13. The Vue charge so much for a coke because they have no other way of making money. As popBrit said, to rent the reels costs a bomb - which pushes up ticket prices - which makes less people go to the cinema - which reduces revenue for the cinema and the film distributor - which pushes up ticket prices - which makes less people go to the cinema ...ETC

    It's a vicious cycle. But to totally vindicate the film industry for not creating a problem it now seeks to put an end to is tres naive.

    Going to the cinema in the UK should be cheaper. There's no denying that.

    I just got back from the US where a ticket to see Wall-E - without any promotion or special offer - cost me just under $6 dollars. That's £3. In Wandsworth it's £8.

    How can the film industry justify such a discrepency when the majority of films people go to see are US made and production costs can often be covered by first week box office sales in the US alone?

    Hollywood studios and Film distributors are used to making lots and lots of money. Now they are making a bit less. Boo fucking hoo. Does anyone actually think that New Line went down because of a couple of nerds downloading Lord Of The Rings on Limewire or because of their total financial mismanagement and general ineptness?
     
  14. Agreed. The same thing happens at the cinema - they make you sit through adverts lecturing you about piracy before the film you have legitimately paid to see. Isn't that called 'preaching to the choir'?

    I've got a Cineworld Unlimited card, so basically I pay £12 a month and go as often as I like - which is a LOT - so I never think of the cinema as being all that expensive, and never download films. TV shows are another matter, but I blame Virgin Media for the whole Sky fiasco denying me access to three of my favourite shows, and therefore feel no guilt whatsoever.
     
  15. Me and my cousin were actually discussing this at the cinema the other week when we went to see Dark Knight. He was saying that on one of his DVD box sets they played an anti-piracy warning before every episode. What's the point when you've just shelled out £25 for the DVDs?
     
  16. The most annoying thing about the whole Knock Off Nigel/Movie Piracy thing is the whole bloody thing.
     
  17. futurix

    futurix Guest

    My favourite experience in that regard is this DVD - it has like 5 minutes of warnings before the main menu appears. I bet it was done to support the idea of the film...
     
  18. I think this is only a small part of the reason behind art losing it's value. Particularly with regards to music. Record companies were previously able to artificially restrict supply of its product through the control of its distribution network. Vinyl, Tape & CD provide a very simple, cost efficient way for them to do this. Even though we feel we're paying for the abstract idea of the music/art itself it was the format itself that gave it excludability and therefore enabled the vendors to restrict supply and so charge what was not necessarily the true market value of the product.

    The internet changed all this. Firstly excludability became extremely difficult for the music business without great expense or reducing the value of the product to the consumers who were buying it (DRM restrictions). Secondly, and personally I believe the larger factor, it increased supply of music exponentially; it's very simple to now release your music on-line either free or via sites like cdbaby & emusic. GCSE economics will tell you if you increase supply of a product, it's price - its worth to the consumer in a free market - will reduce.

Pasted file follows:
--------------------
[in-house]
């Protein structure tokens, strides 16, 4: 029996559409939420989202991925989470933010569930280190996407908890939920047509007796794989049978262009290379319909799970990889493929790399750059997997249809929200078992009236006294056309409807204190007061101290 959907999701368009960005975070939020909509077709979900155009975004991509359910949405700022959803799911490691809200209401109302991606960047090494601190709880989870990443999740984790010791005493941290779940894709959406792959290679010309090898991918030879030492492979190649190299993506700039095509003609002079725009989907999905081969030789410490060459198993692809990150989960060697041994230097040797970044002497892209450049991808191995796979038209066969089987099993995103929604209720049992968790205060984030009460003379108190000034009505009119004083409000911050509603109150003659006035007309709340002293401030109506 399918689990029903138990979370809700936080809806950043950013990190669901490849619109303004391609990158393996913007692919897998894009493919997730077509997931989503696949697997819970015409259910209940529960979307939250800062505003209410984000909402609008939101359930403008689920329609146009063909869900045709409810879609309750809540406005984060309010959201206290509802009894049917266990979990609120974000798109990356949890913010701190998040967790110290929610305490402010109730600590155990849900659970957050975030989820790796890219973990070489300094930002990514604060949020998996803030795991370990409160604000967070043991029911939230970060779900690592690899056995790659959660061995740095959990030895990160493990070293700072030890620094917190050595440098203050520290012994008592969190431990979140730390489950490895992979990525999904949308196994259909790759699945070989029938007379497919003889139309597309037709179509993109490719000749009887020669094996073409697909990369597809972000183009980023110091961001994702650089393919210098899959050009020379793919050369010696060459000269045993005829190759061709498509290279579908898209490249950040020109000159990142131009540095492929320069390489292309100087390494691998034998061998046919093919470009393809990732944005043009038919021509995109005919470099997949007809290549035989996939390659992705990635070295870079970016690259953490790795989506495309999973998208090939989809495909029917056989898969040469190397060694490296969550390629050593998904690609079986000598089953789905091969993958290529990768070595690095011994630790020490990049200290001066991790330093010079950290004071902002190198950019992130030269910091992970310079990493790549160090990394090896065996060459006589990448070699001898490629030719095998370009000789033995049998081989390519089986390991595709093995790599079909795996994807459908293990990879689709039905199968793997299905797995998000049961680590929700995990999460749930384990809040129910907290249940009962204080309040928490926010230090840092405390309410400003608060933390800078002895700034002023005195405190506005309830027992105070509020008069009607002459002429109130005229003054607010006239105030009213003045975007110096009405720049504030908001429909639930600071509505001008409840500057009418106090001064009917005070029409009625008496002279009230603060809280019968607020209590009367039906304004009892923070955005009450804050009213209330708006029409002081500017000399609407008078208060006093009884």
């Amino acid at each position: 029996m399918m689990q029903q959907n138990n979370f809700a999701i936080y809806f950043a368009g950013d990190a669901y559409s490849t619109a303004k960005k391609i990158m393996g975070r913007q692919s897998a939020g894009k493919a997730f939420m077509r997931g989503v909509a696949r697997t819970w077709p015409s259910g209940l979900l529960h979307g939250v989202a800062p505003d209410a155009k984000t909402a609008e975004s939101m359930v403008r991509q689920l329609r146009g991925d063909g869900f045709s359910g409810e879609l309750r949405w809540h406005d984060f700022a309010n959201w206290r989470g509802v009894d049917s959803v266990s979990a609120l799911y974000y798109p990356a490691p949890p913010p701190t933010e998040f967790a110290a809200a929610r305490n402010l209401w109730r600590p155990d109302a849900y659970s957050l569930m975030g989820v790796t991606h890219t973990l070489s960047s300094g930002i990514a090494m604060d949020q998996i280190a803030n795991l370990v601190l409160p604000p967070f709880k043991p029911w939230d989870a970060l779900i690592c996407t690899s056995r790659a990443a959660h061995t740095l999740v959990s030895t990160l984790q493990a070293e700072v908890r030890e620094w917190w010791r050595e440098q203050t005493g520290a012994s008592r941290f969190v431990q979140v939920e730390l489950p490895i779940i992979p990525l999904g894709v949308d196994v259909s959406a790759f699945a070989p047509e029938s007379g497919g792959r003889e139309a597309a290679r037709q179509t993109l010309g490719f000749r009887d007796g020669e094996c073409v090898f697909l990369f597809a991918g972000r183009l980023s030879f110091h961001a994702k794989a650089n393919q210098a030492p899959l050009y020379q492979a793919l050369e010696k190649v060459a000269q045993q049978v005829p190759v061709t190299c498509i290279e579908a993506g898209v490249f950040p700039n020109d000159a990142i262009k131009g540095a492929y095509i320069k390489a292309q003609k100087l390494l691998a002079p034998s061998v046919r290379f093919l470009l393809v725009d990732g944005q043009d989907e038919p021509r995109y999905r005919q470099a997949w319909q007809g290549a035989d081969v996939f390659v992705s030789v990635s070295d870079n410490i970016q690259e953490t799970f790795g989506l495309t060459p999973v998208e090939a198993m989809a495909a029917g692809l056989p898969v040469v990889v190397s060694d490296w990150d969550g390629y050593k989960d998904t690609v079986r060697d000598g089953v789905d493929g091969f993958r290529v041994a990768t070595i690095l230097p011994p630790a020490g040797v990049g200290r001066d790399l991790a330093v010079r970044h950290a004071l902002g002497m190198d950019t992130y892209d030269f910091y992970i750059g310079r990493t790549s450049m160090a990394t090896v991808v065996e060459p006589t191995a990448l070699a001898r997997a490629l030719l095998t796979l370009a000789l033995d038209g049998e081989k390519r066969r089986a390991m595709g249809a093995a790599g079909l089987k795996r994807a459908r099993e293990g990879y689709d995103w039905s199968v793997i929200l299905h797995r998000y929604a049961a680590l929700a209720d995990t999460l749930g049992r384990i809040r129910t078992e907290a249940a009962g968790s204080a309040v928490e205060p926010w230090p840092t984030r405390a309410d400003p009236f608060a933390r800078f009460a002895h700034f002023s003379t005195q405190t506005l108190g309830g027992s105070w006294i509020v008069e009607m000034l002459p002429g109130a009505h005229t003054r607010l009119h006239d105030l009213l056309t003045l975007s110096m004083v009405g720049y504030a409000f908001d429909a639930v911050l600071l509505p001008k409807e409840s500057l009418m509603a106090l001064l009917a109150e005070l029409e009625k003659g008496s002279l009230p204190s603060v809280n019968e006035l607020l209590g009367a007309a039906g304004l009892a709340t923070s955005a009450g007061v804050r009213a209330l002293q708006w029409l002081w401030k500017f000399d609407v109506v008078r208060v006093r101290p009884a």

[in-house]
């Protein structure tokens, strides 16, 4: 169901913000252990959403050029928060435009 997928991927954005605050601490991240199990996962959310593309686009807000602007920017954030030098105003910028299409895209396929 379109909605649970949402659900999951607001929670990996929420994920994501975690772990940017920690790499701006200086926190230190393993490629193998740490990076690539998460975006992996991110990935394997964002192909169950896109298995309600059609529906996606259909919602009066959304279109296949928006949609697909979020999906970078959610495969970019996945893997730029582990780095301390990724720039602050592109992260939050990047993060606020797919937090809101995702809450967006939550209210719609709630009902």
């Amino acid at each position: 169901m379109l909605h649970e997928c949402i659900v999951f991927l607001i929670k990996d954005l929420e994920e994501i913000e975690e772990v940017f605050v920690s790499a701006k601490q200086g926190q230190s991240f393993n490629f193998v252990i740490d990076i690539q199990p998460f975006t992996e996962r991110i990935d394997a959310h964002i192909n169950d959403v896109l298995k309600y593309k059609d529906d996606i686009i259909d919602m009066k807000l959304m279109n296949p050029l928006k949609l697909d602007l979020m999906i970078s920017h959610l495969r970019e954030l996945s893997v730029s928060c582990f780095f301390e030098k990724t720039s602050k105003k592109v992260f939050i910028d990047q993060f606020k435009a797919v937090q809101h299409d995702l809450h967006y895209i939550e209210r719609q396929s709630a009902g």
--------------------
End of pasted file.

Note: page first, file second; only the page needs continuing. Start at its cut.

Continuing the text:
The music industry has had a very hard time coming to terms with this reduction in the worth of its product and instead of trying to maintain its profit margins by reducing costs & embracing the new business model, it has resolutely stuck to the old business model and be damned if they piss off its core customers in the process - kidding themselves that they can still rely on a restriction of supply to keep prices high when the reality of the last 5 years continually shows this idea to be deluded.

    With relation to the film industry, the scenario is slightly different in that they can still restrict supply through the large costs involved in first producing a film. The film industry needs to concentrate highlighting the difference between watching a knock off DVD and going to the cinema. To me the cinema is a far superior experience to watching a knock off DVD, so I'll always choose that - with prices at their current level. To compare with music - the difference between an illegal mp3 and legal one is often zero.

    rant over
     
  19. Tribal Spaceman

    Tribal Spaceman Oh, OK.

    i've never downloaded a film, it's just too much hassle and you know it's gonna look crap.

    i just fail to see why tickets and refreshments should be so expensive, that's all.
    i'm quite amazed this has become such a debate.

    it is WRONG to charge £3 for a bag of sweets with a RRP of £1.50.
    that is all.
    and i think cinemas that charge over a fiver for a ticket are taking the mick.

    piracy messages on DVDs are becoming ridiculous.
    a leaflet in the box is enough, and even that is pointless.
     
  20. Cinemas overcharge quite simply because they can and know people will pay for it nevertheless though. It's like how annoyingly more expensive things are at places like train stations too where they've got no choice (random point there).

    Downloading films can be a hassle, but it can likewise be very, very easy too - especially if you're going for a film which has been released on DVD already. Downloading and watching a new release has always seemed a bit pointless to me because it is those dodgy knock-offs which are really not worth the time and energy - you may as well just

    One thing I hate about the cinema is kids, young or nearing mid-teens. I feel old saying this but I just won't go anywhere near a cinema at weekends because of 'em anymore. I'd quite happily pay a higher price for tickets for non-kids showings.